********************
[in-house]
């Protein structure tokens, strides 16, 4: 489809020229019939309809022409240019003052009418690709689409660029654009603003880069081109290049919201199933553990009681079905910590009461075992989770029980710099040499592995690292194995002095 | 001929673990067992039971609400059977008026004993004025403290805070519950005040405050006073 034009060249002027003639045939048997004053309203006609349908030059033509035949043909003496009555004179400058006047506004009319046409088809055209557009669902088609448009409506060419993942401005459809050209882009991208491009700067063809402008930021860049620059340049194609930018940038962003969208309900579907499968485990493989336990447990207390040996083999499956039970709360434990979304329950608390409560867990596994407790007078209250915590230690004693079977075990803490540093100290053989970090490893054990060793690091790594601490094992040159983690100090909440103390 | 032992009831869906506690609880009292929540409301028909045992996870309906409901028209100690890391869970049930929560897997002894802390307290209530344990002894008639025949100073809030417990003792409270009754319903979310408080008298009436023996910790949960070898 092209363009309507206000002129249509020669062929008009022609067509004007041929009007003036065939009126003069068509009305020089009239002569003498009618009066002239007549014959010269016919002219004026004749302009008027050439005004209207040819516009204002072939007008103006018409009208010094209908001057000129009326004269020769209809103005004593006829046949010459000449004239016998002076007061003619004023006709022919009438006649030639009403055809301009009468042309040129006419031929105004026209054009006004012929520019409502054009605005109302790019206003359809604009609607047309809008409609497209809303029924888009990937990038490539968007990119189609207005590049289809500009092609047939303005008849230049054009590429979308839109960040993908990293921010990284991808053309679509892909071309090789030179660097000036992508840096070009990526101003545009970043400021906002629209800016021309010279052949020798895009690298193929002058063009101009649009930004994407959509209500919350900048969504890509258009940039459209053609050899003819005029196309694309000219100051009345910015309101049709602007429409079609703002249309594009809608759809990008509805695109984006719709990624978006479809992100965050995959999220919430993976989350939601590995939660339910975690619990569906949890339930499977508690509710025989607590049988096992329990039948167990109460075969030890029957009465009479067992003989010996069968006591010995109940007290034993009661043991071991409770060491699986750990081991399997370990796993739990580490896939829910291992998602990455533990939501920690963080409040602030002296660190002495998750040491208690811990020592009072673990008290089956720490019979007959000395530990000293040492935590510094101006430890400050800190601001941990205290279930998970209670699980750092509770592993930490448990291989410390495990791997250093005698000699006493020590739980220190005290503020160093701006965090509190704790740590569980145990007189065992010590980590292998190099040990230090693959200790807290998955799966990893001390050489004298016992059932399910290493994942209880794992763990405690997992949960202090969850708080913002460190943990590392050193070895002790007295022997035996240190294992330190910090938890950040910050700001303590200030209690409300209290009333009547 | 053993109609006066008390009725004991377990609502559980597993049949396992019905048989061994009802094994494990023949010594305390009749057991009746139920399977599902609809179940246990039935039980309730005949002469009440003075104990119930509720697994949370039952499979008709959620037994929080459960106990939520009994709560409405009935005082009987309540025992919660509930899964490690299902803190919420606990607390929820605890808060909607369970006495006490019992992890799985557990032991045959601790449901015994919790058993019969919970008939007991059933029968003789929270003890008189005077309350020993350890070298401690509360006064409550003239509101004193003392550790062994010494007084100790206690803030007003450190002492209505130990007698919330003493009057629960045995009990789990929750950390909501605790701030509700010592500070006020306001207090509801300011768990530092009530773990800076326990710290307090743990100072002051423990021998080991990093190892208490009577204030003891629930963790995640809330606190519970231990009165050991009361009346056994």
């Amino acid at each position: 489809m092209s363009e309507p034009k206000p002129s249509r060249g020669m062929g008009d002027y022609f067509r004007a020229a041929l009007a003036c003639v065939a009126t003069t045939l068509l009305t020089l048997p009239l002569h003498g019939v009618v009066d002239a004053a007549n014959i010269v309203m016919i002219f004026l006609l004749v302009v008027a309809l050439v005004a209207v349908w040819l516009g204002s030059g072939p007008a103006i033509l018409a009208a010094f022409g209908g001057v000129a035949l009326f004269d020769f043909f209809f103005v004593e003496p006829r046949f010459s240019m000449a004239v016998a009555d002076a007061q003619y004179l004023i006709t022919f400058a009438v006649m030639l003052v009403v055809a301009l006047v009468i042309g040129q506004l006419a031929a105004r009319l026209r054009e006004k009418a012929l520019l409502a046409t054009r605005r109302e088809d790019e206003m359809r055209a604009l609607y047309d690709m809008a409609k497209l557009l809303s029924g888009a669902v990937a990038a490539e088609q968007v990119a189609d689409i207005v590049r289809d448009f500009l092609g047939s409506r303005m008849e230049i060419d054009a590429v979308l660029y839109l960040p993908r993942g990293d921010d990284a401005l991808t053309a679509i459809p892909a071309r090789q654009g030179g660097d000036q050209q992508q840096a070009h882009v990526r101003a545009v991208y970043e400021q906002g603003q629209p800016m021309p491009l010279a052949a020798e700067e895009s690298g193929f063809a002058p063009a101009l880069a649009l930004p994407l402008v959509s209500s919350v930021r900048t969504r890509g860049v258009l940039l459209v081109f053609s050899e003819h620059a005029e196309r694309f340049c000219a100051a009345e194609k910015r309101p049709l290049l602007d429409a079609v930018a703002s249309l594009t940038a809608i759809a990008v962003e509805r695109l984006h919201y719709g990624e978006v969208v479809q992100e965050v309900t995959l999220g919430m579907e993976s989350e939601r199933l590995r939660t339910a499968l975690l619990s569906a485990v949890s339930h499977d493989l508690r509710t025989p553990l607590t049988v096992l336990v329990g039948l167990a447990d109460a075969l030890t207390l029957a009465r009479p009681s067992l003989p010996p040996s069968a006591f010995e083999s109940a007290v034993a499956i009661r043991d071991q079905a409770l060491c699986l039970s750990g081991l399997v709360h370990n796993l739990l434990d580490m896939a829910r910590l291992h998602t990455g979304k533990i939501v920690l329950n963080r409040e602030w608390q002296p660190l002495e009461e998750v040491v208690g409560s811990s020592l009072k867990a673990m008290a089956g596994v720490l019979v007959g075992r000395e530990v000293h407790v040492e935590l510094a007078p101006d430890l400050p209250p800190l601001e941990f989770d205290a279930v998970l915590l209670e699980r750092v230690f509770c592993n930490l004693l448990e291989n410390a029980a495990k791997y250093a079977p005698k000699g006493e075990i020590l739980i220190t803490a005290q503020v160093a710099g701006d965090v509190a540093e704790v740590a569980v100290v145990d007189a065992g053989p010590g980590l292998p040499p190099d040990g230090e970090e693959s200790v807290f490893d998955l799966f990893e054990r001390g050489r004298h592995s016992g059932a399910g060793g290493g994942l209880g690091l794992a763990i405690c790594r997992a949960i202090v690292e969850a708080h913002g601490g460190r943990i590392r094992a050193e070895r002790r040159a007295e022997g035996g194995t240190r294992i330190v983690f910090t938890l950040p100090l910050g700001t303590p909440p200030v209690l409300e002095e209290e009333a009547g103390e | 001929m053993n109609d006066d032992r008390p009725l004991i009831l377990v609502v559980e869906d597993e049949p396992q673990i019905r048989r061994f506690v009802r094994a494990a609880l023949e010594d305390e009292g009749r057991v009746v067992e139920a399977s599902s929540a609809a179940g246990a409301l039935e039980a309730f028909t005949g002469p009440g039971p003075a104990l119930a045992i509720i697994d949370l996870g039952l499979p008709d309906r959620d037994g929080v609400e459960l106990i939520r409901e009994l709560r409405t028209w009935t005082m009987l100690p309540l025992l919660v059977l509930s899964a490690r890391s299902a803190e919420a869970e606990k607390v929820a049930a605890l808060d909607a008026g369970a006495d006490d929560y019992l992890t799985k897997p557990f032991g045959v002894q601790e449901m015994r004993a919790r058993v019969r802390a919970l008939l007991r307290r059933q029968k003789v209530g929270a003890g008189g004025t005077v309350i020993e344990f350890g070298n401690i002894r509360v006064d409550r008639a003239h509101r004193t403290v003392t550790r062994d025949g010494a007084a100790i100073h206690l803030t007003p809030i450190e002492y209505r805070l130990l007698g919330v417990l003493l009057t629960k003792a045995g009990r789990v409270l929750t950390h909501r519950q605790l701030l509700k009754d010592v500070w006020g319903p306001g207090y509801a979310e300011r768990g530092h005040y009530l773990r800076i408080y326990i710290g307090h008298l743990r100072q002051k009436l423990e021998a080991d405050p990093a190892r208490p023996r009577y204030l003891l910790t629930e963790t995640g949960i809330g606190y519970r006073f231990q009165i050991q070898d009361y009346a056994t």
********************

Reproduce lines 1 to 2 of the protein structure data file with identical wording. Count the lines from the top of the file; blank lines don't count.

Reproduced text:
[in-house]
């Protein structure tokens, strides 16, 4: 489809020229019939309809022409240019003052009418690709689409660029654009603003880069081109290049919201199933553990009681079905910590009461075992989770029980710099040499592995690292194995002095 | 001929673990067992039971609400059977008026004993004025403290805070519950005040405050006073 034009060249002027003639045939048997004053309203006609349908030059033509035949043909003496009555004179400058006047506004009319046409088809055209557009669902088609448009409506060419993942401005459809050209882009991208491009700067063809402008930021860049620059340049194609930018940038962003969208309900579907499968485990493989336990447990207390040996083999499956039970709360434990979304329950608390409560867990596994407790007078209250915590230690004693079977075990803490540093100290053989970090490893054990060793690091790594601490094992040159983690100090909440103390 | 032992009831869906506690609880009292929540409301028909045992996870309906409901028209100690890391869970049930929560897997002894802390307290209530344990002894008639025949100073809030417990003792409270009754319903979310408080008298009436023996910790949960070898 092209363009309507206000002129249509020669062929008009022609067509004007041929009007003036065939009126003069068509009305020089009239002569003498009618009066002239007549014959010269016919002219004026004749302009008027050439005004209207040819516009204002072939007008103006018409009208010094209908001057000129009326004269020769209809103005004593006829046949010459000449004239016998002076007061003619004023006709022919009438006649030639009403055809301009009468042309040129006419031929105004026209054009006004012929520019409502054009605005109302790019206003359809604009609607047309809008409609497209809303029924888009990937990038490539968007990119189609207005590049289809500009092609047939303005008849230049054009590429979308839109960040993908990293921010990284991808053309679509892909071309090789030179660097000036992508840096070009990526101003545009970043400021906002629209800016021309010279052949020798895009690298193929002058063009101009649009930004994407959509209500919350900048969504890509258009940039459209053609050899003819005029196309694309000219100051009345910015309101049709602007429409079609703002249309594009809608759809990008509805695109984006719709990624978006479809992100965050995959999220919430993976989350939601590995939660339910975690619990569906949890339930499977508690509710025989607590049988096992329990039948167990109460075969030890029957009465009479067992003989010996069968006591010995109940007290034993009661043991071991409770060491699986750990081991399997370990796993739990580490896939829910291992998602990455533990939501920690963080409040602030002296660190002495998750040491208690811990020592009072673990008290089956720490019979007959000395530990000293040492935590510094101006430890400050800190601001941990205290279930998970209670699980750092509770592993930490448990291989410390495990791997250093005698000699006493020590739980220190005290503020160093701006965090509190704790740590569980145990007189065992010590980590292998190099040990230090693959200790807290998955799966990893001390050489004298016992059932399910290493994942209880794992763990405690997992949960202090969850708080913002460190943990590392050193070895002790007295022997035996240190294992330190910090938890950040910050700001303590200030209690409300209290009333009547 | 053993109609006066008390009725004991377990609502559980597993049949396992019905048989061994009802094994494990023949010594305390009749057991009746139920399977599902609809179940246990039935039980309730005949002469009440003075104990119930509720697994949370039952499979008709959620037994929080459960106990939520009994709560409405009935005082009987309540025992919660509930899964490690299902803190919420606990607390929820605890808060909607369970006495006490019992992890799985557990032991045959601790449901015994919790058993019969919970008939007991059933029968003789929270003890008189005077309350020993350890070298401690509360006064409550003239509101004193003392550790062994010494007084100790206690803030007003450190002492209505130990007698919330003493009057629960045995009990789990929750950390909501605790701030509700010592500070006020306001207090509801300011768990530092009530773990800076326990710290307090743990100072002051423990021998080991990093190892208490009577204030003891629930963790995640809330606190519970231990009165050991009361009346056994």